When crossing a room needs both rest and recovery, it makes a huge difference to be able to access what you need without flaring your pain, which of course lessens the associated brain fog; it’s impossible to think when flared-up. Anything that helps make your life less stressful will reduce the fog. Ensure things are within easy reach, as clear and organised as possible.
Even clearing and sorting a single draw or a donation box can make the start needed to instigate a new chapter. Of course, it’s hard to ask for help and many do not have the resources or people to dedicate time to helping. Another solution is to put a few strategies and routines in place. Routines and organisation strategies offer solutions because they become as automatic as habits themselves and reduce the distractions that clutter your thinking, try the following:
Tips to Reduce the Fog
- Use lists, reminders and calendars. Keep some of these tools, such as a calendar, in a prominent spot and develop a routine for using it.
- Use baskets to quickly get organised – They can be a swift and effective way to put related items, whether flare-up items, medications or simply your bathroom products, into one place. They look tidy and also are easy to keep tidy.
- Use medication boxes – these have the time and day printed on each compartment within the box so you know when to take your meds, as well as if you have already taken a dose. Vital for safety if your brain fog hampers with this.
- If you have a doctor’s or other kind of appointment, ensure everything is ready the night before. It can be useful to write out a check-list of what you need leave the house with. Medications, heat wraps, cushions and supports, any of the things that help you live and cope with pain.
- You can also place a check-list on the inside of your door so you do not forget anything when leaving your home.
- Put the items you need and use every day near to your bed, if mostly bedridden, or simply in the same place if housebound or with limited mobility.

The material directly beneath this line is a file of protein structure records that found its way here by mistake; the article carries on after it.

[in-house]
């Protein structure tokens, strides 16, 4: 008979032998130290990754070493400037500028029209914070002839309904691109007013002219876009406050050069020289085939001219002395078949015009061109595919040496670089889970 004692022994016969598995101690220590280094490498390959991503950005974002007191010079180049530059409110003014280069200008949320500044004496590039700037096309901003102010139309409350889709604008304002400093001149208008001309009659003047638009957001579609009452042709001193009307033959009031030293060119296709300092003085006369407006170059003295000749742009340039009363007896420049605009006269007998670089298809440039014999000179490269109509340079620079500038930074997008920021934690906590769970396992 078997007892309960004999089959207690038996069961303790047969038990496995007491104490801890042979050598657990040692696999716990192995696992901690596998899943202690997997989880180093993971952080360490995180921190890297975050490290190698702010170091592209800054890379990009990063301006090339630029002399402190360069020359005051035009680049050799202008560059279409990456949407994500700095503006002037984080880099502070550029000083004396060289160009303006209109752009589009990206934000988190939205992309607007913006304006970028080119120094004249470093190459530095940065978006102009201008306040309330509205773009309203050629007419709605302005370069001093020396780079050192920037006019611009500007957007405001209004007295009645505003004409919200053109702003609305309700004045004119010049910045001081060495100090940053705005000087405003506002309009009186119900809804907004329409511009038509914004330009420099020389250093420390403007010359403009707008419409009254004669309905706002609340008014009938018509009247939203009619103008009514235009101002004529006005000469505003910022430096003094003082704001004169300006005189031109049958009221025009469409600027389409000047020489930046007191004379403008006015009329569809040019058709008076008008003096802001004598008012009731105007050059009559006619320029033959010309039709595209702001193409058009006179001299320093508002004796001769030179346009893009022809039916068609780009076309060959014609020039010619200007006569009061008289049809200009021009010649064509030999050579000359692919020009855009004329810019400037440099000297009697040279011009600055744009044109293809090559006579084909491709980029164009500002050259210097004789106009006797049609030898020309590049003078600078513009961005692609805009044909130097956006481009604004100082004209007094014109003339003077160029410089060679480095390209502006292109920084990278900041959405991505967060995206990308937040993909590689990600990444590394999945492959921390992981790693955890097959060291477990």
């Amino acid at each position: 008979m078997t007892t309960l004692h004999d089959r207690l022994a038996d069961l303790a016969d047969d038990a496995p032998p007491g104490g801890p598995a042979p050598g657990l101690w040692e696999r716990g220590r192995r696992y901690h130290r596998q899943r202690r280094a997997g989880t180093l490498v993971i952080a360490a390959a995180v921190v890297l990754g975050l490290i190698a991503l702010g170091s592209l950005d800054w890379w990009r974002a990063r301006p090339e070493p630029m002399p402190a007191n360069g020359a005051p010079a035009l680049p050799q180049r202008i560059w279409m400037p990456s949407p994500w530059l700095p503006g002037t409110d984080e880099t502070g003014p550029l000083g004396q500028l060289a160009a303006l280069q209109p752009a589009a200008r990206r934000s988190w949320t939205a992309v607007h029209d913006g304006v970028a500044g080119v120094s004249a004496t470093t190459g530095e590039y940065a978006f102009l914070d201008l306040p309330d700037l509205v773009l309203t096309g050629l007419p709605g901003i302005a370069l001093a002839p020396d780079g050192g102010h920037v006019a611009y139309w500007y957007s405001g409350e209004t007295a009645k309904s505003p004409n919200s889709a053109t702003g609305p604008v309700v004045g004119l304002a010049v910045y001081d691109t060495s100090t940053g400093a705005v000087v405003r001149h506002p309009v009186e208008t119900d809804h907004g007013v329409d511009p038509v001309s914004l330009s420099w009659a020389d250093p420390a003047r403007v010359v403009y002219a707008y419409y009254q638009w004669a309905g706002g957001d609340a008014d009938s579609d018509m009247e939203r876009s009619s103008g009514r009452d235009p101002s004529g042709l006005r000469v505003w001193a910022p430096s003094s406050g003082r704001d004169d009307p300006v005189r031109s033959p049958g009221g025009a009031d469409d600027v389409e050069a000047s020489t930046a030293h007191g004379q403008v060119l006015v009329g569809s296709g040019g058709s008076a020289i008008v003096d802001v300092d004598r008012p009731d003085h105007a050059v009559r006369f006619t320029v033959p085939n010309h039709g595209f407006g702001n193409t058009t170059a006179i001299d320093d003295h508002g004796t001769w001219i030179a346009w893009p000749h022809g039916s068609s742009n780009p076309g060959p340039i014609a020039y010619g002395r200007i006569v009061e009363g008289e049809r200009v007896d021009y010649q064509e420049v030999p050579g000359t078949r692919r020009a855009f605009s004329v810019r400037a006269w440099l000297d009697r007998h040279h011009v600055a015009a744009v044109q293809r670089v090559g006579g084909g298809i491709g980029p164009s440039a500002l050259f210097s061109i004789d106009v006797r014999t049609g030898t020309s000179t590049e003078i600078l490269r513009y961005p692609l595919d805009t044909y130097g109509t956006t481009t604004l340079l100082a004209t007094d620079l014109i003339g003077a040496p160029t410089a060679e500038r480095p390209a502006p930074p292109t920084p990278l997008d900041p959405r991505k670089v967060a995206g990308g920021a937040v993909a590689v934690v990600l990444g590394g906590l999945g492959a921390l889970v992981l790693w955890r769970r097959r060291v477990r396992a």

- Always keep items you use regularly such as your keys in the same place.
- If your fog is thickest in the morning and you have plans, put out the clothes you want to wear the night before. If you also dress according to pain levels, especially when hypersensitivity makes wearing clothes so painful, ensure you have taken this into account in case it’s a particularly nasty pain day.
- Use your flare-up tool-kit (free when you sign-up to the newsletter) and put everything you need to help you make it through your flare in the same place/in a flare-up tool-kit box.
“When stuck in a rut, we’re constantly treading the same brain pathways. Engaging in a new activity literally wakes up our brains,” says neurologist Marie Palinski. When the same brain pathways are stimulated instead of creating new ones it can lead to a depletion in cognition. Without stimulus, areas of our brains work less efficiently yet each time we are immersed in a new experience or activity, it genuinely wakes up our brains. This is because the brain has to lay new neural pathways to process the new information.
Unlike the former view that our brains are fixed, our intelligence too, it’s now accepted that we have the power to instigate new pathways and consequently, light up our brains, helping to keep them vibrant and cognisant. If you find yourself stuck both physically and metaphorically, it can be difficult to help heal yourself or manage your pain.
Inspire a new positive chapter and also help reduce brain fog by changing your routine. It can be as simple as opting not to watch television and instead reading a book of poems or a novel you enjoy. If novels are tricky, try short stories or vignettes. They’re perfect little gems of distraction, even when your pain is high and thinking all the more compromised.
You will not only help your mood but also increase cognitive function. Numerous studies have found that excessive TV watching is associated with depression, lower cognitive function and a decline in overall physical health. In other life areas, the opposite can help.
Obviously, everything is so limited, particularly if stuck in bed or at home because of such severe symptoms but even baby steps and micro changes can offer a certain newness that is so frequently lost when life becomes a dull routine of simply trying to get through each day.
Bring new things into your life. Develop routines to become more efficient. Living with brain fog becomes easier on a schedule. Routines train the brain and allow for more mental energy to be directed elsewhere.
Pick Your Best Time of Day
Though our symptoms and pain levels are so impossible to predict, most of us have better and worse times of the day where our focus or pain is at its lowest. Do the tasks that require concentration and mental clarity during the hours you are at your sharpest.